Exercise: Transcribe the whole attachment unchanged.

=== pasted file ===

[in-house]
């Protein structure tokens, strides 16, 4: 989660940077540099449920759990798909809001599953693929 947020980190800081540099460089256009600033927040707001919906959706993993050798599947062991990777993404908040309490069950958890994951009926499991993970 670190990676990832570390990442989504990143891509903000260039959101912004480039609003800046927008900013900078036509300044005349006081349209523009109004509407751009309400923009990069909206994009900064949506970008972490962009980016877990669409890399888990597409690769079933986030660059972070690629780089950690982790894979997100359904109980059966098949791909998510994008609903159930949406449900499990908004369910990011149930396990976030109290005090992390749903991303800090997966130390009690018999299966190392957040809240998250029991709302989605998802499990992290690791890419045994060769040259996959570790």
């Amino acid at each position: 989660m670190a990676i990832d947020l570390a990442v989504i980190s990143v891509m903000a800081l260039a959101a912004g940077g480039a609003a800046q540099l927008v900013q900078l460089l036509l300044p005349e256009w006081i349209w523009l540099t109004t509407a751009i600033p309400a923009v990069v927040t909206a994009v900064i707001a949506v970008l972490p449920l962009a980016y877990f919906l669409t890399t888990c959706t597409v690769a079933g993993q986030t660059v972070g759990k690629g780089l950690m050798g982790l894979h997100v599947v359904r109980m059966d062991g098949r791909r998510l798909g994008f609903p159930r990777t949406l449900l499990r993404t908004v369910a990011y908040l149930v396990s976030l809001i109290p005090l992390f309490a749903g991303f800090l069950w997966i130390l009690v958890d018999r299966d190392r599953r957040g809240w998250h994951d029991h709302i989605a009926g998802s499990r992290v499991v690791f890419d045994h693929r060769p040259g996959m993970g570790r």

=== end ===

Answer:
[in-house]
């Protein structure tokens, strides 16, 4: 989660940077540099449920759990798909809001599953693929 947020980190800081540099460089256009600033927040707001919906959706993993050798599947062991990777993404908040309490069950958890994951009926499991993970 670190990676990832570390990442989504990143891509903000260039959101912004480039609003800046927008900013900078036509300044005349006081349209523009109004509407751009309400923009990069909206994009900064949506970008972490962009980016877990669409890399888990597409690769079933986030660059972070690629780089950690982790894979997100359904109980059966098949791909998510994008609903159930949406449900499990908004369910990011149930396990976030109290005090992390749903991303800090997966130390009690018999299966190392957040809240998250029991709302989605998802499990992290690791890419045994060769040259996959570790």
């Amino acid at each position: 989660m670190a990676i990832d947020l570390a990442v989504i980190s990143v891509m903000a800081l260039a959101a912004g940077g480039a609003a800046q540099l927008v900013q900078l460089l036509l300044p005349e256009w006081i349209w523009l540099t109004t509407a751009i600033p309400a923009v990069v927040t909206a994009v900064i707001a949506v970008l972490p449920l962009a980016y877990f919906l669409t890399t888990c959706t597409v690769a079933g993993q986030t660059v972070g759990k690629g780089l950690m050798g982790l894979h997100v599947v359904r109980m059966d062991g098949r791909r998510l798909g994008f609903p159930r990777t949406l449900l499990r993404t908004v369910a990011y908040l149930v396990s976030l809001i109290p005090l992390f309490a749903g991303f800090l069950w997966i130390l009690v958890d018999r299966d190392r599953r957040g809240w998250h994951d029991h709302i989605a009926g998802s499990r992290v499991v690791f890419d045994h693929r060769p040259g996959m993970g570790r």